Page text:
Very few studies have assessed the effects of PTSD treatment on cognitive performance, and there have been calls for more such research [41]. For that reason we also explore possible deficits in attention, working memory, executive functioning and general cognitive performance, their relationship to levels of PTSD symptoms and traumatic exposure, as well as the effects of NET on such deficits, in a subsample of participants. Reviews suggest that in adults some cognitive impairment, at least impaired executive functioning and attention, is associated with PTSD symptoms, as separated from the effects of exposure to trauma per se [45, 46]. However, twin studies of combat-exposed adults suggest this may be at least partly due to higher pre-trauma cognitive capacity acting as a protective factor promoting resilience in the face of traumatic experiences [47].

Research questions and hypotheses

This study will address the effectiveness of NET in treating trauma-related symptoms and improving resilience and cognitive performance. The mediating roles of trauma-related cognitive appraisals and memory functions on this effectiveness will also be studied, as well as several moderators potentially affecting recovery. Accordingly, the research questions are as follows.
  1. 1.

    Does NET reduce a) posttraumatic stress disorder symptoms, b) depressive symptoms and/or c) psychological distress symptoms in children traumatized by war more effectively than a waiting list condition or treatment as usual? Does NET increase resilience or improve cognitive performance?

    The hypothesis is that NET is more effective in reducing PTSD, depressive and psychological distress symptoms as well as in increasing resilience and improving cognitive performance than TAU or a waiting list condition, to a statistically and clinically significant degree.

     
  2. 2.

    What changes in the participants’ trauma-related memory functions and cognitions can be observed as a result of NET treatment, as compared to a waiting list condition and treatment as usual?

    The hypotheses are that statistically significant differences between the NET group and the control groups will be found in the participants’ trauma-related memory functions and cognitions at the end of treatment. It is hypothesized that at the end of treatment, NET participants will show lower levels of overgeneralization and fragmentation in their autobiographical memories, as compared to baseline, as well as more spatial and temporal contextualization and coherence. The trauma memories of children after NET are expected to be less biased and intrusive as compared to controls, and include more verbal and fewer sensory elements. Finally, it is hypothesized that participants in the NET group exhibit greater reductions in dysfunctional trauma-related cognitive appraisals, as compared to the waiting list and TAU groups.

     
  3. 3.

    To what extent do these changes in trauma-related memory functions and cognitions mediate the effectiveness of NET in reducing PTSD symptoms, depressive symptoms and psychological distress symptoms, increasing resilience and improving cognitive performance?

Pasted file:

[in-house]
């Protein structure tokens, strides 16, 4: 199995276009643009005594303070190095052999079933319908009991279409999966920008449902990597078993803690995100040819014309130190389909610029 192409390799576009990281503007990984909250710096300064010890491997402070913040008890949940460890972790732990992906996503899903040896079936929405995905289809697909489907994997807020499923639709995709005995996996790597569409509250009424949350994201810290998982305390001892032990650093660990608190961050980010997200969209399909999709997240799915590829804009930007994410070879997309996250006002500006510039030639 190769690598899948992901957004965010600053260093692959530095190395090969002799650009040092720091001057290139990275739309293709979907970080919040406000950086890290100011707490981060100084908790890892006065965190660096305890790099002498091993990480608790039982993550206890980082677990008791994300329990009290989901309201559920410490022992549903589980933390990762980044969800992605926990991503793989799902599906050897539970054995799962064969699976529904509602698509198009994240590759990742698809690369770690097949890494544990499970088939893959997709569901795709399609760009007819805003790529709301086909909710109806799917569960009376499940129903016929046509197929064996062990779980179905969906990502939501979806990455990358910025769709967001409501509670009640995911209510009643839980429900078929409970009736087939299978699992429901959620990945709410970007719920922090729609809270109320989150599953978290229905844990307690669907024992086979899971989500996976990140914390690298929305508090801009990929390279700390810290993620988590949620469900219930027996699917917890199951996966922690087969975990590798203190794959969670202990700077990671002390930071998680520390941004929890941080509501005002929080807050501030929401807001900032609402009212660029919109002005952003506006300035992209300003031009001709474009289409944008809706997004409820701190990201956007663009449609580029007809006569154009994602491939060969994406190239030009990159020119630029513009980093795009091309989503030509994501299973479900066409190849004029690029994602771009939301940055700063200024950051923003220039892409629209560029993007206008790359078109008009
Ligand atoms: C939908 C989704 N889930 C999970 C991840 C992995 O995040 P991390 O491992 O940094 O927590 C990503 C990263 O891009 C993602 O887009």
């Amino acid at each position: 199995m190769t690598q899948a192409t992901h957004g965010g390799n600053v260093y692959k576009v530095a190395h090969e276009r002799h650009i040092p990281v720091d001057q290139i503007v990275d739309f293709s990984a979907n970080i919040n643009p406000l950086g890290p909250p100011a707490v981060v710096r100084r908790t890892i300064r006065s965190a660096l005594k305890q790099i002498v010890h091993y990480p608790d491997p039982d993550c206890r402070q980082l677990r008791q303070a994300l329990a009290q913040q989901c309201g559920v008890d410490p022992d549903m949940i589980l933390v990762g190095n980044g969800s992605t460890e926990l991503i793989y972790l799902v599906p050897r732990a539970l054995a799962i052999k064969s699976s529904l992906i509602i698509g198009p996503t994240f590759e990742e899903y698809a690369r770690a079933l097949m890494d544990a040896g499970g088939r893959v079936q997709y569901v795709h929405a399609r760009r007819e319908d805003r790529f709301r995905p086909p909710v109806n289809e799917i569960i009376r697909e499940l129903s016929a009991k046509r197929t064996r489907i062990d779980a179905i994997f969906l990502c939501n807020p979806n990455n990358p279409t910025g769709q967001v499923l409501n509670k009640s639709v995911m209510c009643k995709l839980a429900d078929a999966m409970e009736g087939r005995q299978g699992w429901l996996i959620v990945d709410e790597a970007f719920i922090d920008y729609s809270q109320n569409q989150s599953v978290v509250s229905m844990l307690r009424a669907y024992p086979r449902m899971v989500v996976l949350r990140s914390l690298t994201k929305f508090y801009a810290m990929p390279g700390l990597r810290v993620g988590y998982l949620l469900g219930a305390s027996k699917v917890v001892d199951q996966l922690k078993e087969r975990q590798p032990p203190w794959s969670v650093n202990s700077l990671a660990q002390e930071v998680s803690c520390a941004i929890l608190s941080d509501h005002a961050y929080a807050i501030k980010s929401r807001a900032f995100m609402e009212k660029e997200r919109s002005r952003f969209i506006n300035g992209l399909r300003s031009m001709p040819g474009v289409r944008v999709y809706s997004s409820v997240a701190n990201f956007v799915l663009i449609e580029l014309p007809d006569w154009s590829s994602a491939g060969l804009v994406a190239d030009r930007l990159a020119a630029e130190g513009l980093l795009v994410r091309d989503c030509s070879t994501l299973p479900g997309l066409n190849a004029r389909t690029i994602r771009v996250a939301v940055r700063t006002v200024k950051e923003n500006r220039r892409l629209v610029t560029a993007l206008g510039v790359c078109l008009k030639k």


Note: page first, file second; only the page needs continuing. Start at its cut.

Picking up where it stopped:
The hypothesis is that beneficial changes in autobiographical memory, trauma-related memories and trauma-related cognitive appraisals partly explain the reduction in at least PTSD and depressive symptoms among children who participate in NET, and may contribute to increased resilience and improved cognitive performance.

     
  4. 4.

    To what extent does level of peritraumatic dissociation, level of cognitive performance or gender moderate the effectiveness of NET in reducing trauma-related symptoms?

    The hypothesis is that participants with very high levels of peritraumatic dissociation benefit less from the intervention in terms of symptom reduction. Girls and children with higher levels of cognitive performance are hypothesized to benefit more from the intervention.

     

Methods/Design

Trial design

We are conducting a multicenter, parallel-group, randomized, controlled trial comparing NET to a waiting list condition and TAU at several treatment units located in Finland. Five sets of assessments will be carried out: baseline, T0 (3 months before the start of treatment); pre-test, T1 (when treatment begins); during treatment, T2 (approximately halfway through the treatment); post-test, T3; and follow-up, T4 (three months after treatment). A three-month follow-up period is considered long enough to assess medium-term maintenance of treatment gains, but still short enough to be practically implementable in this context, where drop-outs due to, e.g., asylum seekers being denied asylum and leaving the country, are possible. A three-month follow-up period also means that the T0, T1, T3 and T4 measurements are conducted at equal intervals of three months. Table 1 presents the measurements taken at each point of assessment.
Table 1

Points of assessment and measures used

T0 Baseline

T1 Pre-test

T2 Midpoint

T3 Post-test

T4 Follow-up

Approx. three months before start of treatment

At start of treatment

Approx. halfway through treatment

Immediately after treatment

Three months after treatment

– CRIES

– CRIES

– CRIES

– CRIES